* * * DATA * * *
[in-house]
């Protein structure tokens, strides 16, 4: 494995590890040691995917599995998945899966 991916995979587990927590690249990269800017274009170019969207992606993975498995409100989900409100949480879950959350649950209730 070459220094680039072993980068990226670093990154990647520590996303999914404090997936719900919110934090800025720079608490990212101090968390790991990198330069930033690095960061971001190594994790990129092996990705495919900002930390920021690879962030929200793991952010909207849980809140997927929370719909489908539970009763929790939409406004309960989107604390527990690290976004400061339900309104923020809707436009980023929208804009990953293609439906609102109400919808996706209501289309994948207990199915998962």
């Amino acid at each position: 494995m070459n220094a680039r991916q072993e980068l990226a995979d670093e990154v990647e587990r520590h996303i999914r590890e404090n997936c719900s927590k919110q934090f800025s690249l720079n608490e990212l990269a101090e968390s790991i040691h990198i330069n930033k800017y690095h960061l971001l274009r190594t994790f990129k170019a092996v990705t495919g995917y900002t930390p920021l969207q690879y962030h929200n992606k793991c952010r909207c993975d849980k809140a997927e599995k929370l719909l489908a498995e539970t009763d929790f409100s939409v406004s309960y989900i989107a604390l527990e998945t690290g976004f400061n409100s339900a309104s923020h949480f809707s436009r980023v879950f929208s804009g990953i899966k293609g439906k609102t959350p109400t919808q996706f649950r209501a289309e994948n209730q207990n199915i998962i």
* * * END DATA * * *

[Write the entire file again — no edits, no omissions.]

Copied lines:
[in-house]
């Protein structure tokens, strides 16, 4: 494995590890040691995917599995998945899966 991916995979587990927590690249990269800017274009170019969207992606993975498995409100989900409100949480879950959350649950209730 070459220094680039072993980068990226670093990154990647520590996303999914404090997936719900919110934090800025720079608490990212101090968390790991990198330069930033690095960061971001190594994790990129092996990705495919900002930390920021690879962030929200793991952010909207849980809140997927929370719909489908539970009763929790939409406004309960989107604390527990690290976004400061339900309104923020809707436009980023929208804009990953293609439906609102109400919808996706209501289309994948207990199915998962």
């Amino acid at each position: 494995m070459n220094a680039r991916q072993e980068l990226a995979d670093e990154v990647e587990r520590h996303i999914r590890e404090n997936c719900s927590k919110q934090f800025s690249l720079n608490e990212l990269a101090e968390s790991i040691h990198i330069n930033k800017y690095h960061l971001l274009r190594t994790f990129k170019a092996v990705t495919g995917y900002t930390p920021l969207q690879y962030h929200n992606k793991c952010r909207c993975d849980k809140a997927e599995k929370l719909l489908a498995e539970t009763d929790f409100s939409v406004s309960y989900i989107a604390l527990e998945t690290g976004f400061n409100s339900a309104s923020h949480f809707s436009r980023v879950f929208s804009g990953i899966k293609g439906k609102t959350p109400t919808q996706f649950r209501a289309e994948n209730q207990n199915i998962i």